13. 13. J2EE - Enterprise Development and Interoperability With Non-J2EE Clients • Provide secure environment and deal with unauthorized accesses Application servers provide these middleware services, thus allowing enterprises to purchase these services and focus on the application development. But each application server available in the market had been providing these middleware services in a non-uniform, proprietary way as there has never been a clear definition of what middle-tier components are. This results in the following disadvantages to enterprises: • Once an application sever is chosen the code is locked to that particular vendor’s solution • Reduces portability • Hampers commerce of components as a customer cannot combine a component written to one application server with another written for a different application server Thus, there arises a need for a standard architecture for the server-side components that would describe a well-formed interface between the application server and the components themselves. The advantages of such a standard architecture would be: • Components could be managed in a portable way • Component vendors could be relieved of issues about external overhead such as resource pooling, networking, security etc. • Necessary elements of enterprise-class deployments are externalized to application server vendors, providing common services to all component developers 13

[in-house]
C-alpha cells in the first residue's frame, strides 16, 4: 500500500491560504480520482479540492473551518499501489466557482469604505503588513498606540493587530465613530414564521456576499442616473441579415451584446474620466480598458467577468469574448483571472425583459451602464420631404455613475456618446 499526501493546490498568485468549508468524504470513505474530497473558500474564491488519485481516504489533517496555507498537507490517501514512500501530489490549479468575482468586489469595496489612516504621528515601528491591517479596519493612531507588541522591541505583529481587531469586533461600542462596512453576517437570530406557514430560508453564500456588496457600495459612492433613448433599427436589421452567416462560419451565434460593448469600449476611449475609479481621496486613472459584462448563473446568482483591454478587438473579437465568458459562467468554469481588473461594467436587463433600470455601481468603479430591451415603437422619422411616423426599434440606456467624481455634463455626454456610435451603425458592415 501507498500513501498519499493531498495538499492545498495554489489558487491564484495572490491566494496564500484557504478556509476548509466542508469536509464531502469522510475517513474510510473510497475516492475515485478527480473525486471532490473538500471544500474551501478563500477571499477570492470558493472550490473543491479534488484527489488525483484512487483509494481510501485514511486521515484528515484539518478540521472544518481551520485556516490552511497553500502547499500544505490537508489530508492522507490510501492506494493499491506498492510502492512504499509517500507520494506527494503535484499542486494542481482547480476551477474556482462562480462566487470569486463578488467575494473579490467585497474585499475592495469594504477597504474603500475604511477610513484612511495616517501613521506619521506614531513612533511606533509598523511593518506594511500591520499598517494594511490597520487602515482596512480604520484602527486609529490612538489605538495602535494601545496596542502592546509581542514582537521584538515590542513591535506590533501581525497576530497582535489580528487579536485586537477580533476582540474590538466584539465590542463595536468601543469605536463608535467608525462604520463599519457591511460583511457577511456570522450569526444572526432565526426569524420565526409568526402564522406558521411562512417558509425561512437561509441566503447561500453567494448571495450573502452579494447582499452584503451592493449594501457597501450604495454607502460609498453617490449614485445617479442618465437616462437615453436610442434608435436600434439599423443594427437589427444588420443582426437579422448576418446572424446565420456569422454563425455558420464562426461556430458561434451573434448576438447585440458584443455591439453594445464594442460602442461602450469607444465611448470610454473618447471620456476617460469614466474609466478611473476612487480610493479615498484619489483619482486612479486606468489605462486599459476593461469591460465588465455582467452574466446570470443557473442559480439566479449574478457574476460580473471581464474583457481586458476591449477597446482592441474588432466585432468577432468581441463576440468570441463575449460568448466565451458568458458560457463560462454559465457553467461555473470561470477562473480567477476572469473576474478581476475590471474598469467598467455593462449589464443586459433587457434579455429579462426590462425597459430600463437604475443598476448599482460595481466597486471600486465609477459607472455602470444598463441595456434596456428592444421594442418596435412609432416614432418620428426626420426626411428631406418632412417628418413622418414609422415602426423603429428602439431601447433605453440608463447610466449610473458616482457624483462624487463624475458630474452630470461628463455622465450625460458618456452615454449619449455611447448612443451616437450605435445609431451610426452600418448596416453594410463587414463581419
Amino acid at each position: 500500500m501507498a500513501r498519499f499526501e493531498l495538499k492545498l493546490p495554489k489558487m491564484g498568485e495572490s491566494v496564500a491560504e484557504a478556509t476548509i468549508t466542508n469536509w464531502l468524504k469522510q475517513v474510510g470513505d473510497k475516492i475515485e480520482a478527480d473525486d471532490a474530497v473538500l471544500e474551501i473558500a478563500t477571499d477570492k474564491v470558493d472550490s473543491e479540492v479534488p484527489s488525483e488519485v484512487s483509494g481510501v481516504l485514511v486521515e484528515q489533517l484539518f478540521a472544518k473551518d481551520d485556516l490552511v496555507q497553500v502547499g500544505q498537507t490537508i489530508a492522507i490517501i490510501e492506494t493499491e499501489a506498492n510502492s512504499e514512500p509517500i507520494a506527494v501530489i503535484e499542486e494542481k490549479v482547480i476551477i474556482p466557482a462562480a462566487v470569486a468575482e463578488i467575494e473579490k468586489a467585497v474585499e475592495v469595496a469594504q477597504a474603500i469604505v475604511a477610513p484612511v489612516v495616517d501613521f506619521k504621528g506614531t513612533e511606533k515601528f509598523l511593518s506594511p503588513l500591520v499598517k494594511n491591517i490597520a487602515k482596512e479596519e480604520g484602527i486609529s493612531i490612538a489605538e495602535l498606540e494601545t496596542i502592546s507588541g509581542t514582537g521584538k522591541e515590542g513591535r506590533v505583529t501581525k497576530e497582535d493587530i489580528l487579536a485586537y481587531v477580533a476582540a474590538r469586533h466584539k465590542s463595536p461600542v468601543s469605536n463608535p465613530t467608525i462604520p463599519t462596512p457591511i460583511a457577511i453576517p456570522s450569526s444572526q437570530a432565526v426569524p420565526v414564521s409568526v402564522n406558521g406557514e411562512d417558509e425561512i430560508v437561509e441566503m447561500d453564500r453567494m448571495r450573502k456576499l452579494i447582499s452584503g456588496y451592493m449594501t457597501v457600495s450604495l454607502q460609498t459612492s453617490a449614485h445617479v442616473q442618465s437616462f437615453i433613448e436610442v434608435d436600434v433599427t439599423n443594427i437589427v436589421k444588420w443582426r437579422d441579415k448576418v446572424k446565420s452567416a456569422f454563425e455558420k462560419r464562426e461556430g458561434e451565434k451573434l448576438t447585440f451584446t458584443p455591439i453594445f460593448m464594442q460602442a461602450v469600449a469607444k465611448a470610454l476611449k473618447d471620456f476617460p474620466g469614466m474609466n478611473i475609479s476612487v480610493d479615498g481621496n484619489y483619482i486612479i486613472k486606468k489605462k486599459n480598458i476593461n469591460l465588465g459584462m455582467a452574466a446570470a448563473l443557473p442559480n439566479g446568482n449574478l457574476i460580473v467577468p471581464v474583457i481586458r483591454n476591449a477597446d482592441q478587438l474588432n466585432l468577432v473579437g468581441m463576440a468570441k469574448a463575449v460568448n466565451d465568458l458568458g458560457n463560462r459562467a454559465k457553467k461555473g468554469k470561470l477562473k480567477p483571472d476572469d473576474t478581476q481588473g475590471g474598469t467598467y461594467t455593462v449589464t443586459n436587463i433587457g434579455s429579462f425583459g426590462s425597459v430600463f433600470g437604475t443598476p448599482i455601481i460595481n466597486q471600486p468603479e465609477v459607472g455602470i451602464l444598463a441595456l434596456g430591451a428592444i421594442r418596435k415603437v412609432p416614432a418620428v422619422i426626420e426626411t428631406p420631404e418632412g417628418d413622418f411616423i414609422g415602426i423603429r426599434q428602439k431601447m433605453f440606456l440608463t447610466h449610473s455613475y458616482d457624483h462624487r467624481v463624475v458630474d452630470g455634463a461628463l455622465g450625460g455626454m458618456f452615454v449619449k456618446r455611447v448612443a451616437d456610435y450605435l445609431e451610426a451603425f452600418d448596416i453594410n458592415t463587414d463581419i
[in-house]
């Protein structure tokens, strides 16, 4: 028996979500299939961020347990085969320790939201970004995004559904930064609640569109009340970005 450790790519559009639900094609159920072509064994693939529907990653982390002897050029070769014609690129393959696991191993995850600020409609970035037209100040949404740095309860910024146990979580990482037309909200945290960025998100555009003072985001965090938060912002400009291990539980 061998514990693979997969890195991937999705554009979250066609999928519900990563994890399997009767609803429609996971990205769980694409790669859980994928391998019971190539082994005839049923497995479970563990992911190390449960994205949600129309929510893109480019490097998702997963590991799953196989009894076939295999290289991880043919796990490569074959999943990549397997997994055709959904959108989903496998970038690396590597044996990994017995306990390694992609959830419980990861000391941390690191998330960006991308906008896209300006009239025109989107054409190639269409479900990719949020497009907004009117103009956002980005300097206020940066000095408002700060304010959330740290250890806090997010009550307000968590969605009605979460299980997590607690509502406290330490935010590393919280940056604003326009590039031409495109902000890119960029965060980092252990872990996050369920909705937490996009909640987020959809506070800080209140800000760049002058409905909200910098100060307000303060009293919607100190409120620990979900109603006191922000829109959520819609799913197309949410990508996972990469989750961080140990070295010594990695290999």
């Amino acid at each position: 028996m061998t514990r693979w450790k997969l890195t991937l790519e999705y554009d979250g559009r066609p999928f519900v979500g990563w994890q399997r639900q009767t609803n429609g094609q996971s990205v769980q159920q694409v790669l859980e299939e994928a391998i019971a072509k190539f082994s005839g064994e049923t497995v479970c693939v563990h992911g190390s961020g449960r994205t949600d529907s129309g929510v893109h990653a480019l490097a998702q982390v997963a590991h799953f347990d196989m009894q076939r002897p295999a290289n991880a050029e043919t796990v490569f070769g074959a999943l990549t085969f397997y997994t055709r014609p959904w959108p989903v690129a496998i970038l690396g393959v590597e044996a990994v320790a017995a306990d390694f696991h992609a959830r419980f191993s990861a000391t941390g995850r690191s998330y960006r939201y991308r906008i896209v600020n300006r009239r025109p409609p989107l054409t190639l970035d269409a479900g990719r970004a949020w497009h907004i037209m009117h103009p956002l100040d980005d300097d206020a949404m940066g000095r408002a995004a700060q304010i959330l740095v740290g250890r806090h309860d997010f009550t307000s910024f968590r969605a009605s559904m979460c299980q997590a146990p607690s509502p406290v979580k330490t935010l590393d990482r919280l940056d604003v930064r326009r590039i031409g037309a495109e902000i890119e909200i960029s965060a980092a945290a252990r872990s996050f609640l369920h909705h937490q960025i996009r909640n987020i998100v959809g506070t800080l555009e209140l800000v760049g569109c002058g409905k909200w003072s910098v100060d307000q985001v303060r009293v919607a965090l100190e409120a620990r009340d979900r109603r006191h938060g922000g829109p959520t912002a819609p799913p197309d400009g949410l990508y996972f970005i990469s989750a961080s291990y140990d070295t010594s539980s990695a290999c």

14. 14. J2EE - Enterprise Development and Interoperability With Non-J2EE Clients • Components could be switched between various application servers 3.1.3 Server-side Component Architecture Solutions The three major standards that evolved as server-side component architectures are, • OMG’s CORBA Standard[64] • Sun Microsystem’s J2EE Standard[50] • Microsoft’s .NET Architecture[62] Of the above three, CORBA is an open distributed object-computing infrastructure and is a specification based on technologies proposed by the software industry. It is the most used middleware in the non-Windows market. The CORBA Component Model (CCM) is the component model extension of CORBA. The CCM can be summarized as the multi-language form of EJB, but .Net and J2EE are a suite of technologies. They enable organizations to simplify complex problems with the development, deployment, and management of multi-tier enterprise solutions. The following figures 3.1.3.a and 3.1.3.b are brief descriptions, and Table 3.1.3.c is a comparison of both the technologies. 14